The Associated Press’ Hyung-Jin Kim describes, here at the Waterloo Record, a growing divergence in language between South and North Korea. One country is becoming increasingly globalized, while the other is not. The longer-run consequences of this for a shared Korean identity is obvious, although so far the differences as described seem to be matters of terminology, not deeper issues like grammar.
On one side of the line that has divided two societies for so long, the words arrive as fast as globalization can bring them — English-based lingo like “shampoo,” “juice” and “self-service.” To South Koreans, they are everyday language. To defectors from the insular North Korea, they mean absolutely nothing.
Turn the tables, and the opposite is true, too: People in Seoul furrow their brows at homegrown North Korean words like “salgyeolmul,” which literally means “skin water.” (That’s “skin lotion” in the South.)
Two countries, mortal enemies, tied together by history, by family — and by language, but only to a point. The Korean Peninsula’s seven-decade split has created a widening linguistic divide that produces misunderstandings, hurt feelings and sometimes even laughter. The gap has grown so wide, scholars say, that about a third of everyday words used in the two countries are different.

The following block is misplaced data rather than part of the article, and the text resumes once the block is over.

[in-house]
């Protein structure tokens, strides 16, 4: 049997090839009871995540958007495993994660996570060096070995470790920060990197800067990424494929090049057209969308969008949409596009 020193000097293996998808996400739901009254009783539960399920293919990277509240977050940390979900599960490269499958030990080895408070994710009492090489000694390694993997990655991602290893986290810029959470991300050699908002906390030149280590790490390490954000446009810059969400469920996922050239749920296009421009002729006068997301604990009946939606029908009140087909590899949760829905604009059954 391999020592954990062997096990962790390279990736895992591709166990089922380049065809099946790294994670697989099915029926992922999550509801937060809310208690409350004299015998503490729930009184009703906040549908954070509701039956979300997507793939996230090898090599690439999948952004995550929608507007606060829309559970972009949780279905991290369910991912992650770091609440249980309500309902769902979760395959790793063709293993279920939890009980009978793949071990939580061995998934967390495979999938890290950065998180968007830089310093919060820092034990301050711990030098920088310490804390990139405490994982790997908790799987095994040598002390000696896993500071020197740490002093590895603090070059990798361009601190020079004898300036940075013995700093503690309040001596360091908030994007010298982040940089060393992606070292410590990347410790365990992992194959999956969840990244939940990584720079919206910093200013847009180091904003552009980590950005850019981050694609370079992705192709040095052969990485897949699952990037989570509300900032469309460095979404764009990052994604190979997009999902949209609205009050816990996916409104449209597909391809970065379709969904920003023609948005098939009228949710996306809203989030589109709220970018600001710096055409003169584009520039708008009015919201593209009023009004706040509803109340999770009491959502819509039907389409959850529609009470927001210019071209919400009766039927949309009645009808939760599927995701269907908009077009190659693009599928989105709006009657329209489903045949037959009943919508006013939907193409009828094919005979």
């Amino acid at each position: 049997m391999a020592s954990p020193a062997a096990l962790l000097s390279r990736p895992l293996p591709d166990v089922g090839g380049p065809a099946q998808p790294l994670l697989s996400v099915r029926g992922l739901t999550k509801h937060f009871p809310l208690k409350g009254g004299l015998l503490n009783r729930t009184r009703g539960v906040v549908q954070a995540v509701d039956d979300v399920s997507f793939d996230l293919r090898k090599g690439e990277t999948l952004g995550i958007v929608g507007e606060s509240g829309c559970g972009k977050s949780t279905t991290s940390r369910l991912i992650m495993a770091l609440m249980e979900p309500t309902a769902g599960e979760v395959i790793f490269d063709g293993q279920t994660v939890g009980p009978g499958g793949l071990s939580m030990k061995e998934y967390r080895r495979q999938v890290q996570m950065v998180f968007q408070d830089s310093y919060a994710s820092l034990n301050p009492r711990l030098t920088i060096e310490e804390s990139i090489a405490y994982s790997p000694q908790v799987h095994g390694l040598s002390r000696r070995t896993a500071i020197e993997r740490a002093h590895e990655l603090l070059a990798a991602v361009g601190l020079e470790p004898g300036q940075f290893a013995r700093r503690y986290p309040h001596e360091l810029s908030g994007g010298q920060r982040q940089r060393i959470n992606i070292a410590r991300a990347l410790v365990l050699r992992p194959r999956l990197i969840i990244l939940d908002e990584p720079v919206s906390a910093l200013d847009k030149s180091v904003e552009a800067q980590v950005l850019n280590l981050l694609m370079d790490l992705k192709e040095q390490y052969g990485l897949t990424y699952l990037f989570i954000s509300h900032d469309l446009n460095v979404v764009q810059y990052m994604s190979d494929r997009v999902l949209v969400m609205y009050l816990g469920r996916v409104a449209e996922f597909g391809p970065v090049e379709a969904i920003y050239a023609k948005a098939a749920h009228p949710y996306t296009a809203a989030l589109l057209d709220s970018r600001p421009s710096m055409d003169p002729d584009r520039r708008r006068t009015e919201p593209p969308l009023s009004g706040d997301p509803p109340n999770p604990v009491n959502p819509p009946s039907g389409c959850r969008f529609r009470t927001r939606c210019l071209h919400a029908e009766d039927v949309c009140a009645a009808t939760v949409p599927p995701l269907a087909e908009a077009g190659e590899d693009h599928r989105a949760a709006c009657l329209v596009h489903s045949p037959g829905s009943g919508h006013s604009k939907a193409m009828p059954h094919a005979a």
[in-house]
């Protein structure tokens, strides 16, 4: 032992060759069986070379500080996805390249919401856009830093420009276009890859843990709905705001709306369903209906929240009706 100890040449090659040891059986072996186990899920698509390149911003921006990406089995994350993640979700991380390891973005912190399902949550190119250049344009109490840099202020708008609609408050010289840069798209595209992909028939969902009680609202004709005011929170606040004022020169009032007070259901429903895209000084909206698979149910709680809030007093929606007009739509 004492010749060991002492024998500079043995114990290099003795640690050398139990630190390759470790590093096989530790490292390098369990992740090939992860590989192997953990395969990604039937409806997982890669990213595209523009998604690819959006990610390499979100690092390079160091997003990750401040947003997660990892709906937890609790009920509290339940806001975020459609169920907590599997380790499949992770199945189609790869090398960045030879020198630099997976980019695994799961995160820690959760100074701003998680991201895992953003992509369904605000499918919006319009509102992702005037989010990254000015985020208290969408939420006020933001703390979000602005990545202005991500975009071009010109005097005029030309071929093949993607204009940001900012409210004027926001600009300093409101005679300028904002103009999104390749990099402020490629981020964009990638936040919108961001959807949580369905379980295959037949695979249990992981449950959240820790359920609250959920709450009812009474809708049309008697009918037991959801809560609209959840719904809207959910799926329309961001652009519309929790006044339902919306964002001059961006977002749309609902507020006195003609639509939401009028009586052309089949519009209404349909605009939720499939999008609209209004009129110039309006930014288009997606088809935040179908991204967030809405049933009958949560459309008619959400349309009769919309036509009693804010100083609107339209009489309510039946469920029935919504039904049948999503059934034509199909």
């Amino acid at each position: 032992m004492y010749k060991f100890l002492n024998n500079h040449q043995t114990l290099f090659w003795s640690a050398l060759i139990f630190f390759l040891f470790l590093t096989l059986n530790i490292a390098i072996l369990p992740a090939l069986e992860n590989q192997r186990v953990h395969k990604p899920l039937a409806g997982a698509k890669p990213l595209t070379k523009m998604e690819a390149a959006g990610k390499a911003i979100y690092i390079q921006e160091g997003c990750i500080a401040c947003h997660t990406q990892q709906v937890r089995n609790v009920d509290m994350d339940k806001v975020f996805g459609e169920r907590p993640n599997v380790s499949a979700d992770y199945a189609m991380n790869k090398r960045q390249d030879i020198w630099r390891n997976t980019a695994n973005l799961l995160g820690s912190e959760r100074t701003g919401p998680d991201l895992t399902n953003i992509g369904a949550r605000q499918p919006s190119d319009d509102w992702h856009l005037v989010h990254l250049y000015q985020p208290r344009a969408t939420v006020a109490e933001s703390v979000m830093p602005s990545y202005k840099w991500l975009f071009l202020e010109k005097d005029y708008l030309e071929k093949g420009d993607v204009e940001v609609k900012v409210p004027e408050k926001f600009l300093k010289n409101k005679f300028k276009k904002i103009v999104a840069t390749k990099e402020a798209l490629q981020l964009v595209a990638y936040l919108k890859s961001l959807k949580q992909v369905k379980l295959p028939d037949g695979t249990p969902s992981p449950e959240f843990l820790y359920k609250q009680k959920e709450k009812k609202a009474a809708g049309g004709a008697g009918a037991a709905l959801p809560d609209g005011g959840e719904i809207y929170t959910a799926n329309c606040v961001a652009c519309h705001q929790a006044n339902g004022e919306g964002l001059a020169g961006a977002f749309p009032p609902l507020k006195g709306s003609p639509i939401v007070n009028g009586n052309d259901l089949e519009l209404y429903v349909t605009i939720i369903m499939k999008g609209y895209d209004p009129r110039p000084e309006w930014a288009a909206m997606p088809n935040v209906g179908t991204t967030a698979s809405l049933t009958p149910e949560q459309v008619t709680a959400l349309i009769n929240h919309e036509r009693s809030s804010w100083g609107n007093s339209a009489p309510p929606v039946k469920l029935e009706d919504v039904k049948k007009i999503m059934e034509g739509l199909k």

North and South Koreans are generally able to understand each other given that the majority of words and grammar are still the same. But the differences show how language can change when one half of the country becomes an international economic powerhouse and the other isolates itself, suspicious of outside influences.
America’s huge cultural influence through its military presence, business ties and Hollywood has flooded the South Korean vernacular with English loan words and “konglish,” which uses English words in non-standard ways, like “handle” for steering wheel, “hand phone” for cellphone and “manicure” for nail polish.